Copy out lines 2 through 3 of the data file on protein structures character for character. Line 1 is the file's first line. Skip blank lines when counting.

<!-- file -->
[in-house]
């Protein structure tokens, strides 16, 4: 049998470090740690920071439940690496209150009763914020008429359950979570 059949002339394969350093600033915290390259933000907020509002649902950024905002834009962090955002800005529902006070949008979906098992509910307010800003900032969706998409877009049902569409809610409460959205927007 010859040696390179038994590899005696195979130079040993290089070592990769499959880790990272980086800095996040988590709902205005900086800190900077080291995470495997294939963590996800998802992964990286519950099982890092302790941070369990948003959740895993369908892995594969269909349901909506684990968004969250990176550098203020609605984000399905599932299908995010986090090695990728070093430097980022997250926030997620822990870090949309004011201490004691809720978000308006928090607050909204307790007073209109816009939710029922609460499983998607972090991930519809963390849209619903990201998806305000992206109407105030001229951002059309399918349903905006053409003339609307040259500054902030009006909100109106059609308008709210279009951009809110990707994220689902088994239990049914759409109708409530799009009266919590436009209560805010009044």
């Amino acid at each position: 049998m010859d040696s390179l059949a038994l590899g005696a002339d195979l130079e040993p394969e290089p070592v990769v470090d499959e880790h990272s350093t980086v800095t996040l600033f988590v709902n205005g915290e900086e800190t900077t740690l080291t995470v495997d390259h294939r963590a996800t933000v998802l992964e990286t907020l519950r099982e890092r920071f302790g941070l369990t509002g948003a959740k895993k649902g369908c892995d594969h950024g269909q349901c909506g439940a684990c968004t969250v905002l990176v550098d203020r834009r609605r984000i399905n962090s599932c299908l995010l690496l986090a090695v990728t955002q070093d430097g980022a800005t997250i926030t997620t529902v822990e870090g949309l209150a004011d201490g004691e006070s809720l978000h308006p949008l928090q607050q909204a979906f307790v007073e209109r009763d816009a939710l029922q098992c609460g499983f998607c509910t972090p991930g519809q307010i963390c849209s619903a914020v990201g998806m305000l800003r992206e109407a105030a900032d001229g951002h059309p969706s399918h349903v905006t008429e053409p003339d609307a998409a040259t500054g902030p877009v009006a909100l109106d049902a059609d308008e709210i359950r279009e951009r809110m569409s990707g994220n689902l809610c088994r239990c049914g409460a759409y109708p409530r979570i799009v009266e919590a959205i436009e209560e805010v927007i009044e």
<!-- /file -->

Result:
């Protein structure tokens, strides 16, 4: 049998470090740690920071439940690496209150009763914020008429359950979570 059949002339394969350093600033915290390259933000907020509002649902950024905002834009962090955002800005529902006070949008979906098992509910307010800003900032969706998409877009049902569409809610409460959205927007 010859040696390179038994590899005696195979130079040993290089070592990769499959880790990272980086800095996040988590709902205005900086800190900077080291995470495997294939963590996800998802992964990286519950099982890092302790941070369990948003959740895993369908892995594969269909349901909506684990968004969250990176550098203020609605984000399905599932299908995010986090090695990728070093430097980022997250926030997620822990870090949309004011201490004691809720978000308006928090607050909204307790007073209109816009939710029922609460499983998607972090991930519809963390849209619903990201998806305000992206109407105030001229951002059309399918349903905006053409003339609307040259500054902030009006909100109106059609308008709210279009951009809110990707994220689902088994239990049914759409109708409530799009009266919590436009209560805010009044």
């Amino acid at each position: 049998m010859d040696s390179l059949a038994l590899g005696a002339d195979l130079e040993p394969e290089p070592v990769v470090d499959e880790h990272s350093t980086v800095t996040l600033f988590v709902n205005g915290e900086e800190t900077t740690l080291t995470v495997d390259h294939r963590a996800t933000v998802l992964e990286t907020l519950r099982e890092r920071f302790g941070l369990t509002g948003a959740k895993k649902g369908c892995d594969h950024g269909q349901c909506g439940a684990c968004t969250v905002l990176v550098d203020r834009r609605r984000i399905n962090s599932c299908l995010l690496l986090a090695v990728t955002q070093d430097g980022a800005t997250i926030t997620t529902v822990e870090g949309l209150a004011d201490g004691e006070s809720l978000h308006p949008l928090q607050q909204a979906f307790v007073e209109r009763d816009a939710l029922q098992c609460g499983f998607c509910t972090p991930g519809q307010i963390c849209s619903a914020v990201g998806m305000l800003r992206e109407a105030a900032d001229g951002h059309p969706s399918h349903v905006t008429e053409p003339d609307a998409a040259t500054g902030p877009v009006a909100l109106d049902a059609d308008e709210i359950r279009e951009r809110m569409s990707g994220n689902l809610c088994r239990c049914g409460a759409y109708p409530r979570i799009v009266e919590a959205i436009e209560e805010v927007i009044e």